PORT OF SPAIN, Trinidad – The Delaware National Guard continues to build its relationship with the military and government organizations in the Republic of Trinidad and Tobago, its state partnership country. Over the course of three days in April, subject matter experts in disaster response shared ideas, best practices and hurdles in emergency response operations.
Delaware and its state partner share many attributes - the population density and square miles are equivalent. Another major similarity is the weather that affects both. Hurricanes are the most common natural disaster; however, earthquakes and tornadoes may also wreak havoc. One serious issue facing the islands of Trinidad and Tobago is that all regional corporations (known as counties in the United States) are exposed to the sea, with the exception of one. Aside from this exposure, the other difference between Delaware and Trinidad and Tobago is how they respond to these emergencies.
In Trinidad and Tobago, the first responders are the formations of the defence force; Regiment, Reserves, Air Guard and Coast Guard. They coordinate with other responding agencies which collect date from a multitude of agencies and disseminate that data to further coordinate the response effort. This coordinated effort is a work in progress, with simulated exercises that pin point successes and failures in the plan and process. “Failure is success; identifying our failures is what makes us successful,” said Nevile Wint, liaison officer for The National Operations Centre.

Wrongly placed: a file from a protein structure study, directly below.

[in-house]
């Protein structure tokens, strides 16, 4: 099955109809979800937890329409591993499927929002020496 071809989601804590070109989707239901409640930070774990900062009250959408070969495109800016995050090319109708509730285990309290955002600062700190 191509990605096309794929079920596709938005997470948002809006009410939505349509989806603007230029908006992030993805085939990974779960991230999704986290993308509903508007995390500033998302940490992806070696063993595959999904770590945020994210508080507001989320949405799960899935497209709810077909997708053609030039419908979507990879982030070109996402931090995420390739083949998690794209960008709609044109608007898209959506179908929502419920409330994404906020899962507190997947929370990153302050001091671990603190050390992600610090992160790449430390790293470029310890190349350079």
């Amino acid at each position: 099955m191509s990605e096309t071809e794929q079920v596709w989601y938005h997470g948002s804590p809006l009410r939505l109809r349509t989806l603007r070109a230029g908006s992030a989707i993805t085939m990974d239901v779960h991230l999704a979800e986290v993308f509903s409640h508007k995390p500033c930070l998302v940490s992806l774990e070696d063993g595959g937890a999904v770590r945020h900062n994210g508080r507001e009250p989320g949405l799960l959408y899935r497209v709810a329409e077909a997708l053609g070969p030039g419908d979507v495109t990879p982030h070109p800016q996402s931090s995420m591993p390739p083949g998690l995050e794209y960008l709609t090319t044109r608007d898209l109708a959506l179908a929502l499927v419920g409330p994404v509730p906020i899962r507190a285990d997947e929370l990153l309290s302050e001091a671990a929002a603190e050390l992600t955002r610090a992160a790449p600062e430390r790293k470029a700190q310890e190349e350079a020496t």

The response effort of the Delaware National Guard is drastically different. While the Guard has a federal and state mission, it has to be invited to participate in those missions. The invitation for federal missions comes from the president of the United States, while state missions come from the governor. Once invited, the Guard can typically “pre-package” equipment and personnel to stage prior to the actual event or to respond once an event occurs. These packages are flexible and can be changed as the situation and response change. The actual event determines the number of hours and people the Delaware National Guard allocates to the response. Often, enough personnel are called to duty so that two shifts can rotate as needed throughout the duration of the response.
One issue the participants from the Delaware National Guard failed to realize is the difference in the political climate between the United States and the republic. In the states, there are laws in place, so regardless of the political party in office, the laws are upheld. While changes to existing laws and new laws may occur, there are still laws in place that govern the population. In Trinidad and Tobago, the political climate is volatile and depends on the person in office. A new leader could potentially take office, changing the political climate of the country, in turn changing the standards that govern the people. Because of this, building a solid disaster response process is even more important. “Build resiliency in the process because the political environment will change,” said Col. Dallas Wingate, Delaware National Guard Director of Military Support. “If the process is resilient, it will withstand those changes.”
On the same lines of laws that govern the people, Trinidad and Tobago does not have an organization that is responsible for monitoring construction to ensure buildings are up to standard or code. Nearly 70 percent of buildings on Trinidad do not have structural approval or confirmation that they conform to the approved drawings. Should the island experience an earthquake, the lack of codes and conformity to best practices could drastically impact disaster response and recovery.
Over the three-day exchange, each organization presented a snapshot of the role they play in disaster response for their state. Representatives gained new knowledge, ideas and best practices that they can take back and apply to their disaster response plan and process. Later this year, the Delaware National Guard will host its Trinidad partners. The visit will include a tour of the Guard’s Office of Military Support and Joint Operations Center, along with discussions with the state agencies the Guard works with during disaster response missions.